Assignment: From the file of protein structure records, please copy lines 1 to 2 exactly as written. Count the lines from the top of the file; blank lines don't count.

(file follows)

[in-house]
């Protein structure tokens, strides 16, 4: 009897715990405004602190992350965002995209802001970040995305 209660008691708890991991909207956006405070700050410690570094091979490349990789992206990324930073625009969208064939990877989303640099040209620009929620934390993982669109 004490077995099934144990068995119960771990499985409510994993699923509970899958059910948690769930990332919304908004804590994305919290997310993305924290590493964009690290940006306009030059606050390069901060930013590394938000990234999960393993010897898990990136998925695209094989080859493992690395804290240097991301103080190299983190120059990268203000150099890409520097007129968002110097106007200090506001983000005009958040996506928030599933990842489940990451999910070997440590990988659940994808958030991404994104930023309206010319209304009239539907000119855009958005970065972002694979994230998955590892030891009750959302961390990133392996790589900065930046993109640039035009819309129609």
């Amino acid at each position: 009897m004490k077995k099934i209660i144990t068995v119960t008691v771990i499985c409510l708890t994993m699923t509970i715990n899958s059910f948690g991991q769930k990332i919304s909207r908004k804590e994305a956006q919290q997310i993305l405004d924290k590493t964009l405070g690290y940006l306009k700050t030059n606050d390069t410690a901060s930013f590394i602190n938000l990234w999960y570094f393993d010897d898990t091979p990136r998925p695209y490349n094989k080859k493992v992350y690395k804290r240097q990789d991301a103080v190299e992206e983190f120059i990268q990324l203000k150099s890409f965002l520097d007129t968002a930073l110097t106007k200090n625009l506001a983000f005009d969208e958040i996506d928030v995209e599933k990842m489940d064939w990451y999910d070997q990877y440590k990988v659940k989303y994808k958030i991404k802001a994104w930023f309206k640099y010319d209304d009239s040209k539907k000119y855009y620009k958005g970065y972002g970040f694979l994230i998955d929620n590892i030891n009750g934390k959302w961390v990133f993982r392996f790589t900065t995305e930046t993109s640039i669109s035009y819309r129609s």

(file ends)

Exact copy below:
[in-house]
């Protein structure tokens, strides 16, 4: 009897715990405004602190992350965002995209802001970040995305 209660008691708890991991909207956006405070700050410690570094091979490349990789992206990324930073625009969208064939990877989303640099040209620009929620934390993982669109 004490077995099934144990068995119960771990499985409510994993699923509970899958059910948690769930990332919304908004804590994305919290997310993305924290590493964009690290940006306009030059606050390069901060930013590394938000990234999960393993010897898990990136998925695209094989080859493992690395804290240097991301103080190299983190120059990268203000150099890409520097007129968002110097106007200090506001983000005009958040996506928030599933990842489940990451999910070997440590990988659940994808958030991404994104930023309206010319209304009239539907000119855009958005970065972002694979994230998955590892030891009750959302961390990133392996790589900065930046993109640039035009819309129609």